About Bruce Kirby

Bruce Kirby was born and raised in Ottawa and began sailing on Lac Deschenes with his father and older brother David. He likes to say he was late getting started because he was born in January and didn't get sailing until June.

When he was 8 and his brother was 10 their father designed and built them a 12-foot double ended sloop; with a self bailing cockpit. The boat performed well and gave the youngsters a boat to use when they were not crewing aboard the family's 24-foot Velvet.

By World War II the boys were actively racing a 14-foot Peterborough catboat, which had been left to them by a family friend who had been sent overseas. From there it was a small but significant step to the International 14 Class, and by war's end the Kirby boys, now teenagers, were crewing in this hot dinghy class, and borrowing boats from absent owners whenever possible.

On graduating from Ottawa's Lisgar Collegiate in 1949 Bruce went to work at the Ottawa Journal as a reporter and began a career in journalism that lasted until 1975.

In the middle of his time at the Journal he took a year to sail in Europe with friends aboard a 70-foot ketch and wrote a series of articles on their adventures for the Journal.

Back into small boats upon his return to Canada, he sailed a Finn in the 1956 Olympics at the age of 27, only six months after marrying Margo Dancey of Ottawa, and moving to Montreal to work for the Montreal Star. The Games that year were in Melbourne and Bruce finished 8th out of 24.

It was two years later, in the fall of 1958, that he tried his hand at serious design work with his first International 14, which became known as the Kirby Mark I. He designed the boat for himself after having raced in Cowes for Canada against British and New Zealand teams; but before his boat was completed four friends had ordered boats and the designer took the fourth one out of the mould. In that Cowes regatta the Canadian team won, but only because the wind was predominately light to medium. Every time it blew up a bit the Kiwis were superior upwind. So Bruce's Mark I was aimed at speed upwind in heavy air, and it turned out to be quite fast in those conditions. In all there were 28 Kirby Mark 1s built, and there were two of them, including the designer's, on the Canadian squad that won the team event at Toronto in 1961. Six more Kirby 14s were designed in the ensuing 14 years, and in particular the Mark III and Mark V sold very well in all countries where the class was popular.

Bruce, Margo and their daughters Janice and Kelly moved in 1965 from Montreal to Chicago, where Bruce became editor of the old One Design yachtsman Magazine, which is now called Sailing World.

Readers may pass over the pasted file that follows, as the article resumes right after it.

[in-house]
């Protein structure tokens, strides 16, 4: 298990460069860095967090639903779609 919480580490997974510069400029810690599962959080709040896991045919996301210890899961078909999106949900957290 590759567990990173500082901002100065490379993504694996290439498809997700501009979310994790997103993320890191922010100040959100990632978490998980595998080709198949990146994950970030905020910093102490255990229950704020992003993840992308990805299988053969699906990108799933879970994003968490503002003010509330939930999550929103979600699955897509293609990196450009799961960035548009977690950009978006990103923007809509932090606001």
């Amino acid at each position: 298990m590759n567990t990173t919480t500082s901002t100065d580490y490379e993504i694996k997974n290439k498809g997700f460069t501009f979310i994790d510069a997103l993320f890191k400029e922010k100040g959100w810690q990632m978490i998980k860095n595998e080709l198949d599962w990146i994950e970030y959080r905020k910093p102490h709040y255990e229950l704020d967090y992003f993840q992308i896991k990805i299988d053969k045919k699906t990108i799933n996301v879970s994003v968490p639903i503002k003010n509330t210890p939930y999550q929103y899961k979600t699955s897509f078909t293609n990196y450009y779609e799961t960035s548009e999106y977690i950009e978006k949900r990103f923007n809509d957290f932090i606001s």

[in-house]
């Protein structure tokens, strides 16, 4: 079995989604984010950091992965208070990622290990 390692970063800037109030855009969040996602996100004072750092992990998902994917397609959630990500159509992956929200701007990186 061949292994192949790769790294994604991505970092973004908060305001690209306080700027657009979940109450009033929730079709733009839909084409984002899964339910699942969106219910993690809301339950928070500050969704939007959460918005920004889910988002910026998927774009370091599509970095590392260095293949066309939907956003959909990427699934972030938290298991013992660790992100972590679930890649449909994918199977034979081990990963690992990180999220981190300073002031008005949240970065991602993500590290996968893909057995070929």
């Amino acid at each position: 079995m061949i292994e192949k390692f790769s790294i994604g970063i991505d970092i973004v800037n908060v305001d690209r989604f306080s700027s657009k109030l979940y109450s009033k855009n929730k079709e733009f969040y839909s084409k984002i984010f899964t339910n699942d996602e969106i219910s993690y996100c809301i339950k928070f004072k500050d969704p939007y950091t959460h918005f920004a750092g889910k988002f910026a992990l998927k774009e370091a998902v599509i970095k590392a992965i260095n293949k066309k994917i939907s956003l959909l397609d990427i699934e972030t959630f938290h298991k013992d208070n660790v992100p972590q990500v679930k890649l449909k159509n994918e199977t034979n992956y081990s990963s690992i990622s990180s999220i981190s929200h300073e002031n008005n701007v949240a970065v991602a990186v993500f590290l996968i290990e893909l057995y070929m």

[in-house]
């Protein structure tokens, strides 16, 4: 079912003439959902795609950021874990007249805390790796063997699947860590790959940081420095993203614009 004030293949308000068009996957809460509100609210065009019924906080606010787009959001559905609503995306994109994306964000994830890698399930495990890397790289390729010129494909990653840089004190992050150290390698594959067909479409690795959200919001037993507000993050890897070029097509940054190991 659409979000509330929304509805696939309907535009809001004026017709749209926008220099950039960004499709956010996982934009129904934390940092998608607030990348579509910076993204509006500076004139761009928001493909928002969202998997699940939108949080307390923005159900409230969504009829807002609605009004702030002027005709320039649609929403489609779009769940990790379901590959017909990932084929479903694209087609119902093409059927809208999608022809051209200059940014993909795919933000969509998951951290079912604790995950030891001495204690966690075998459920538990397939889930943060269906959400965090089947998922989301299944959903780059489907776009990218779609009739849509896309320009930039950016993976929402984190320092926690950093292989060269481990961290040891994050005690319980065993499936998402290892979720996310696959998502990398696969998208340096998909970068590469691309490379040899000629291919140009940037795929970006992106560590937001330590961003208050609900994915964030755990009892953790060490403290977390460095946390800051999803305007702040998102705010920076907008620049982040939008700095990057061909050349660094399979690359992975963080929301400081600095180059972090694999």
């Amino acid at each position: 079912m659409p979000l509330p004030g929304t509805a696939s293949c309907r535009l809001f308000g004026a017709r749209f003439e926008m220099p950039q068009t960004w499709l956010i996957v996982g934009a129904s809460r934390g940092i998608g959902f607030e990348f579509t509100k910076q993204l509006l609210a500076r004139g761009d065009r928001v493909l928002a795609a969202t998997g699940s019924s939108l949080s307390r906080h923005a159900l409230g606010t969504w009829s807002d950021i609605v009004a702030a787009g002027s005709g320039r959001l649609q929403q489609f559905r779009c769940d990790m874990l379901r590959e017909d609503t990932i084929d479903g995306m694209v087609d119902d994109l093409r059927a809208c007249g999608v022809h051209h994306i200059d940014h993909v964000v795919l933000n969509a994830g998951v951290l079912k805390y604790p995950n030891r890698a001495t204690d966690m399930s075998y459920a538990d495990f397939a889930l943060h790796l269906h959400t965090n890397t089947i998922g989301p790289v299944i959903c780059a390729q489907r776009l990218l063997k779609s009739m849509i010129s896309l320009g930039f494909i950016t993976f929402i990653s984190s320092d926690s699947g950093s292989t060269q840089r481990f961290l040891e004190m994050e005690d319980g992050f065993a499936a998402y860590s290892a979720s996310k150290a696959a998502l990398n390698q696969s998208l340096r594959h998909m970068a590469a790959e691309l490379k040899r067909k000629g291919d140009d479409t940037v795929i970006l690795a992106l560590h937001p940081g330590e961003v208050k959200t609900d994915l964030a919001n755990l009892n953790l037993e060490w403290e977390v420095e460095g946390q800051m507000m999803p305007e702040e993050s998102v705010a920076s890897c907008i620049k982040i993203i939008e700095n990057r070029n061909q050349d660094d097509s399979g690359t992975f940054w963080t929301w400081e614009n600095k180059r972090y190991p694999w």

Six moths later, at the same time as he was working on his Mark V International14, he was asked by a Montreal friend to design a ìcar topperî dinghy, and the result of that was the Laser, which hit the market in January of 1971. The success of this little boat - there are now 182,000 worldwide - inspired the designer to resign from the magazine and go full time into sailboat design.

Since then he has come up with about 60 designs, including many IOR boats, and the 12-Meters Canada I and Canada II which were America's Cup challengers in 1983 and '87. He has also designed several cruising boats, including a line of shallow draft sharpies aimed at the home builder. In terms of numbers his second most successful design was the San Juan 24, an IOR Quarter Tonner, which was built in Seattle and North Carolina, and about 1,200 of which were produced.

In 1993 the Laser was chosen as one on the Olympic classes and first sailed in the Games in the 1996 event in Savannah. A few months ago the Laser Radial, which is a Laser with a reduced rig, and intended for lighter people, was chosen as the women's single handed Olympic boat.

Kirby's 23-foot Sonar and the Ideal 18 are turned out by Ontario Yachts in Oakville. The Sonar is also being built in England. Bruce does his serious racing in the Sonar class, which numbers 28 at his club in Connecticut and 800 worldwide. The Sonar is used in the Paralympics and world championships by disabled sailors.

On the race course Bruce followed his 1956 Olympic effort with another try at the Finn in Japan in 1964. This time he was 11th of 35, and likes to point out that again he was in the top one third. This was not the case when he sailed on the Canadian team in the Star Class in Acapulco in 1968, where he dropped below mid fleet.

He raced in the Southern Ocean Racing Circuit from 1968 until 1983. and in 1981 was skipper of his own Runaway, a 40 foot fractional sloop which finished fifth in class and won the Nassau Cup, the final event of the series, in Class C. Under Kirby's command Runaway also won the 1980 Block Island Week in class and sailed on the Canadian team in the 1981 Admiral's Cup in England, finishing 9th out of the 39 boats from 13 countries.

For the past 36 years Bruce and his family have lived in the village of Rowayton on the shores of Long Island Sound about 40 miles from New York City, and for the past 27 years have owned a harbor side home with a dock at which he keeps his self-designed 35 foot centerboarder, Nightwind.